Mononucleosis is an illness that is typically caused by the Epstein-Barr virus, although other types of viruses can also cause the condition. Symptoms of mononucleosis include extreme fatigue, sore throat, fever, and malaise. It can take the body a very long time to recover from mono, so if your teenager is infected, he or she may miss an extended amount of school and other activities. Use the following tips to help care for a teenager with mononucleosis:
Make Rest a Priority
When your teen has mono, he or she may experience extreme fatigue and exhaustion. In the first couple of weeks of the infection, make sure that your teen spends as much time as possible sleeping and resting. Don't be surprised if your teenager ends up spending most of the day sleeping-- this is common when a teen has mono and it is necessary for the body to begin to recover from the virus.
Keep Your Teen Comfortable
The sore throat that accompanies mono can be very uncomfortable, so do what you can to help ease your teen's discomfort. Warm soup and hot drinks can be very soothing for a sore throat. Also, make sure to have a supply of throat lozenges on hand.
Keep a Positive Attitude
It is possible for mononucleosis to make your teen ill for weeks or even months; during this time there may be days where your teen doesn't feel especially sick, but is still not well enough to attend school or participate in sports or other activities. This can be very frustrating, so try to keep a positive attitude to keep your teen's morale up. Having books, magazines, movies, board games, and a tablet on hand can help alleviate boredom.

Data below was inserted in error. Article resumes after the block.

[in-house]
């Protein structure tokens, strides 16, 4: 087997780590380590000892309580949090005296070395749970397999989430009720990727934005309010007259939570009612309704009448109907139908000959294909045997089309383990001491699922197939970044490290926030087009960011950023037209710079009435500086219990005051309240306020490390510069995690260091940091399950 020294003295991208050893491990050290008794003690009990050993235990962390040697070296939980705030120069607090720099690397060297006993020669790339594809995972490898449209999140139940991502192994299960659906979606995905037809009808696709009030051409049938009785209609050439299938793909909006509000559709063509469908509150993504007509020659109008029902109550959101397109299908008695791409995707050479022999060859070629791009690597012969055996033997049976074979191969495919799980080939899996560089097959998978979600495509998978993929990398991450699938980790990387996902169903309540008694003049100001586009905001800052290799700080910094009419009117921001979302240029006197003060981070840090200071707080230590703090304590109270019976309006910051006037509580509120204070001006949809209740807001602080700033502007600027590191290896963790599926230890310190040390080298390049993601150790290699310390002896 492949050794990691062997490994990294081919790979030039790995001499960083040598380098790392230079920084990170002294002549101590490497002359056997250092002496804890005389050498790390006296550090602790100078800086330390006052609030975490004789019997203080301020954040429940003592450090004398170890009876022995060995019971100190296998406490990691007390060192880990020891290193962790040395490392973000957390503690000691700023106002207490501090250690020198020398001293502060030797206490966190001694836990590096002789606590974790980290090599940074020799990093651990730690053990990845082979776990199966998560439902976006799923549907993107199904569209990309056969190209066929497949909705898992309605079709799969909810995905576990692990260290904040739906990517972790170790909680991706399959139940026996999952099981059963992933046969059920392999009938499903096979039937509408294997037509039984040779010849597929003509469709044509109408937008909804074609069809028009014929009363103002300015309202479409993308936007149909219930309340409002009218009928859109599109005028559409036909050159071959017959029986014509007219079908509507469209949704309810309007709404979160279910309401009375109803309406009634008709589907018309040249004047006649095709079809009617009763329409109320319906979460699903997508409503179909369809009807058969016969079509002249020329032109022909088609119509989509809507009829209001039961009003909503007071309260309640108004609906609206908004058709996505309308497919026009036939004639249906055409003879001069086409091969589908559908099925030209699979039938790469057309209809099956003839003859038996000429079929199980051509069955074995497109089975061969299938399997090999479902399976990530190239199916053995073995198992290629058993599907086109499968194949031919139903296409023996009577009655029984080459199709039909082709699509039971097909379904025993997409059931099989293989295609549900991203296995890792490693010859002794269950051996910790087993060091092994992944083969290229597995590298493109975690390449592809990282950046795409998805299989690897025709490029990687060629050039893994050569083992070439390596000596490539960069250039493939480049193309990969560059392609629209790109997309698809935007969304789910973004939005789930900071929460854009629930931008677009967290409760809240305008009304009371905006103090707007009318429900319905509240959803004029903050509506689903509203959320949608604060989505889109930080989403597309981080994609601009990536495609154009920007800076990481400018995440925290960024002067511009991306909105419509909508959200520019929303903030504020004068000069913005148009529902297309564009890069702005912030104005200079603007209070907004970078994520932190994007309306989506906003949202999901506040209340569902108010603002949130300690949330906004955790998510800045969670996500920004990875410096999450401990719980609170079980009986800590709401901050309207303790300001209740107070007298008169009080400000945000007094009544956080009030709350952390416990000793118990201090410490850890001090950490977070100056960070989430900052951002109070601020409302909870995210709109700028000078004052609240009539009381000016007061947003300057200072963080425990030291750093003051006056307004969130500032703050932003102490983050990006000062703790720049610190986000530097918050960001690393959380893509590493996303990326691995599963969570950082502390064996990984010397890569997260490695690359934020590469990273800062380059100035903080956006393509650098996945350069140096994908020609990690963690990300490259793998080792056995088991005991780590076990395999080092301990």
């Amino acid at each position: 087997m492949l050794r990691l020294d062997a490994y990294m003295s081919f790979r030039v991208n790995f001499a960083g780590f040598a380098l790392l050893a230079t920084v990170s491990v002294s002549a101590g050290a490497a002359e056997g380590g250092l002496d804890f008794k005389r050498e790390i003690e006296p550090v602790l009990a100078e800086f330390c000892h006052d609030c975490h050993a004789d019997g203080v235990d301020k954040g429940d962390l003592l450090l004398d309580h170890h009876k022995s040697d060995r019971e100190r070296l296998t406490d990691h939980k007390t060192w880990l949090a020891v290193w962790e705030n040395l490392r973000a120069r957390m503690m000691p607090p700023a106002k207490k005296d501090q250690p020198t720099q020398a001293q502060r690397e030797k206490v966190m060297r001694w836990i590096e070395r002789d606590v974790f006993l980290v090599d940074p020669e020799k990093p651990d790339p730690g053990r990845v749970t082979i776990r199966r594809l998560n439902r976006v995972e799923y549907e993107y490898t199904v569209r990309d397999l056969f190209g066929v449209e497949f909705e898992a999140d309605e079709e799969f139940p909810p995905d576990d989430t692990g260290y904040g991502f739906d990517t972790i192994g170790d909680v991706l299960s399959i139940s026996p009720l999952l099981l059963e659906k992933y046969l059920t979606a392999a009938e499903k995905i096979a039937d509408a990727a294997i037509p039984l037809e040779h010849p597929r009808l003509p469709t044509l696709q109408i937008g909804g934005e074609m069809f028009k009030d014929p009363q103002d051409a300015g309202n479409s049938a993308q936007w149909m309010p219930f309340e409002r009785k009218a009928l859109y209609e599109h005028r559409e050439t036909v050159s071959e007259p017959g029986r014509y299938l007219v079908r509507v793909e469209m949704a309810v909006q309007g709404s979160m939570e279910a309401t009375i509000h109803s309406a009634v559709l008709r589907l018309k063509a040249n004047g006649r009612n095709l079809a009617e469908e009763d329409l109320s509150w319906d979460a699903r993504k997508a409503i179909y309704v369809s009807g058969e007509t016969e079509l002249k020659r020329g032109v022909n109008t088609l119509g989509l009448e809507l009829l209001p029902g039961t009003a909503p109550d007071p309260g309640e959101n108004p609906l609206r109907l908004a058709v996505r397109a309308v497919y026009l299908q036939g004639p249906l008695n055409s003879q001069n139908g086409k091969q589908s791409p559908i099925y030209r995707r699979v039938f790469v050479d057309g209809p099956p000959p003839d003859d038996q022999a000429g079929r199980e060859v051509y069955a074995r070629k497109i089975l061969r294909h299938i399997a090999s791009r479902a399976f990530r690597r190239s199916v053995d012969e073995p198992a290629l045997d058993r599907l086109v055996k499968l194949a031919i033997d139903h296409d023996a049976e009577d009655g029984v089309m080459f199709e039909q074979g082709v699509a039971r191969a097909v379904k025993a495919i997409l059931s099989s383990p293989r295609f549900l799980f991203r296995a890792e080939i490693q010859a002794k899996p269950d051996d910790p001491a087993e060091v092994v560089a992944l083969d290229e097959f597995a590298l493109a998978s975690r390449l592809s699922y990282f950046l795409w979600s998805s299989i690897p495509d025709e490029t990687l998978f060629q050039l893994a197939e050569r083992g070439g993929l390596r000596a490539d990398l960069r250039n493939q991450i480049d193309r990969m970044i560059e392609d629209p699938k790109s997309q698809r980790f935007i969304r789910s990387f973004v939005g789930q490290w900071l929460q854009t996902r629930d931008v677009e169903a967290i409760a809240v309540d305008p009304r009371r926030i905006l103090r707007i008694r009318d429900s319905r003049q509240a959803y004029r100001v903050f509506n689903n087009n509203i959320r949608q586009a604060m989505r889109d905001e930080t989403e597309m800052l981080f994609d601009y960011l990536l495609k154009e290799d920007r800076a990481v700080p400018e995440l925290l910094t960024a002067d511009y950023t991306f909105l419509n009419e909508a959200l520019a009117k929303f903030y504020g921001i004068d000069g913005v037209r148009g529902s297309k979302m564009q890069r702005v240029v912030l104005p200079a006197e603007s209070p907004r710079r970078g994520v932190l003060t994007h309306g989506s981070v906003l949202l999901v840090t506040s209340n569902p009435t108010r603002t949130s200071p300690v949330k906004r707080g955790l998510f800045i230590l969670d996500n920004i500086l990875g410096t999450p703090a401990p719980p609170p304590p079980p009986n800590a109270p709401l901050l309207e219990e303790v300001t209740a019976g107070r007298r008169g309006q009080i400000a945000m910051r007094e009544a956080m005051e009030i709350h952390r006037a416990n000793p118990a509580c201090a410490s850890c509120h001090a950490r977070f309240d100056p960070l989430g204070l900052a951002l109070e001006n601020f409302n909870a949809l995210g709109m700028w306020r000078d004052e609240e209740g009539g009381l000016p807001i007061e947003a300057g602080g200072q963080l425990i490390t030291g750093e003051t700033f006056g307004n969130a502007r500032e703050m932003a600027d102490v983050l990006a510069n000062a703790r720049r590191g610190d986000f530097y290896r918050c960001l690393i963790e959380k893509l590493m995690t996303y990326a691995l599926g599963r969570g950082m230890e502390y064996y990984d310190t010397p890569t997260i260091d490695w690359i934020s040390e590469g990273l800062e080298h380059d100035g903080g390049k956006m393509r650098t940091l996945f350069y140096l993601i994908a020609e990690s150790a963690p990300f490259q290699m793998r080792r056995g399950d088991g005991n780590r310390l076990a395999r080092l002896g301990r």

Provide a Healthy Diet
While your primary care physician can do a blood test to confirm that your child has mono, there is currently no prescription medication that kills the virus that causes mononucleosis. The best thing you can do is feed your teen a diet that has many nutrients as possible to help promote recovery. It is also important to provide a lot of water, juice, and other drinks to prevent dehydration.
Consult a Doctor Before Returning to School
When your teen begins feeling better, make an appointment with your family's primary care physician to see if your teen is well enough to return to school and other extracurricular activities. Your family's doctor may suggest half-days of school as your teen begins to regain his or her strength.
For more info, contact a company like Rural Health Services Consortium Inc.Share